So what do we do? Well, you’ve shown us what we have to do. Twice now you’ve shown us what we can do. Four years ago when FCC Chairman Michael Powell and his ideological side-kicks decided that it was OK if a single corporation owned a community’s major newspaper, three of its TV stations, eight radio stations, its cable TV system, and its major broadband Internet provider, you said, “Enough’s enough.” Free Press, Common Cause, Consumers Union, Media Access Project, the National Association for Hispanic Journalists, and others, working closely with Commissioners Adelstein and Copps– two of the most public-spirited men ever to serve on the FCC – and began organizing public hearings across the country. People spoke up about how poorly the media was serving their communities. You flooded Congress with petitions. You never let up, and when the Court said Powell had to back off, the decision cited the importance of involving the public in these media decisions. Incidentally, Powell not only backed off, he backed out. He left the commission to become “senior advisor” at a “private investment firm specializing in equity investments in media companies around the world.” That firm, by the way, made a bid to take over both the Tribune and Clear Channel, two mega-media companies that just a short time ago were under the corporate friendly purview of…you guessed it…Michael Powell. That whishing sound you hear is Washington’s perpetually revolving door, through which they come to serve the public and through which they leave to join the plantations.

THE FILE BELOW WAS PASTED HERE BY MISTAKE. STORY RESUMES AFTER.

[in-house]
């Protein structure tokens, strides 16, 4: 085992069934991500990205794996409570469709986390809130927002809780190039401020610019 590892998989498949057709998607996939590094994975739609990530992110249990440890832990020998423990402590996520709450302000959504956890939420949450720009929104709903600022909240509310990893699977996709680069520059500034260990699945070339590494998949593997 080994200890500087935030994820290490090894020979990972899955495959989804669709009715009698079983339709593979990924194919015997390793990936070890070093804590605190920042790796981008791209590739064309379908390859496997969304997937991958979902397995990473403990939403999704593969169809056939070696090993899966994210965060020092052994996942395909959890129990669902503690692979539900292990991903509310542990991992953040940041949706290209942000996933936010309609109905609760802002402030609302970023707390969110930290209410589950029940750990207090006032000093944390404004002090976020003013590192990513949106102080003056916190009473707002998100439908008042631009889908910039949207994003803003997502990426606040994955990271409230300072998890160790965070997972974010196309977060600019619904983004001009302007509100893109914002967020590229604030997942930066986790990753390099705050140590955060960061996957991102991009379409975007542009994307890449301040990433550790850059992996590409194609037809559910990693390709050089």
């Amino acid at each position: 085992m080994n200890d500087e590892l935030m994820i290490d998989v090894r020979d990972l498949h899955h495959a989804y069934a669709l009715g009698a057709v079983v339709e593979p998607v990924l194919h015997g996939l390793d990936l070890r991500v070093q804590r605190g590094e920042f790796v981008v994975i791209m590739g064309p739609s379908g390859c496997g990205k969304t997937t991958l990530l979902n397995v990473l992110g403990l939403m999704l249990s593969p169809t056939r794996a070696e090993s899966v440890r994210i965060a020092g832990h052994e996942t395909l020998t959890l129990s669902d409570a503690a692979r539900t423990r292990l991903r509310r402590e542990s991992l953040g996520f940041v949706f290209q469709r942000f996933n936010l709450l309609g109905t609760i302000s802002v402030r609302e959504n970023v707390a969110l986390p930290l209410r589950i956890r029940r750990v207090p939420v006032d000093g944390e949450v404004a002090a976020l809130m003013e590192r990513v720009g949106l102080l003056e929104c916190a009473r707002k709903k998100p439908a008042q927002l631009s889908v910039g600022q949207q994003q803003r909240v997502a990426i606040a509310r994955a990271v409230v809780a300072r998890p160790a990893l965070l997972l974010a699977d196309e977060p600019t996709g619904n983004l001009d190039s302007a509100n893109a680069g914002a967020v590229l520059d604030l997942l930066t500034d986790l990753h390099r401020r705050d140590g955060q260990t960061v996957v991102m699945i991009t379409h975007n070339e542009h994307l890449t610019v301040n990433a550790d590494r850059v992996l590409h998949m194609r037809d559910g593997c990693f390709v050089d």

You made a difference. You showed the public cares about media and democracy. You turned a little publicized vote on a seemingly arcane regulation into a big political fight and public debate. Now, it’s true as Commissioner Copps has reminded us, since that battle three years ago, there have been more than 3,300 TV and radio stations that have had their assignment and transfer grants approved. “So that even under the old rules, consolidation grows, localism suffers and diversity dwindles.” It’s also true, too, that even as we speak Michael Powell’s successor, Kevin Martin, put there by President Bush, is ready to take up where Powell left off and give the green light to more conglomeration. Get ready to fight. Inside the beltway plantation the media thought this largest telecommunications merger in our history was on a fast track for approval.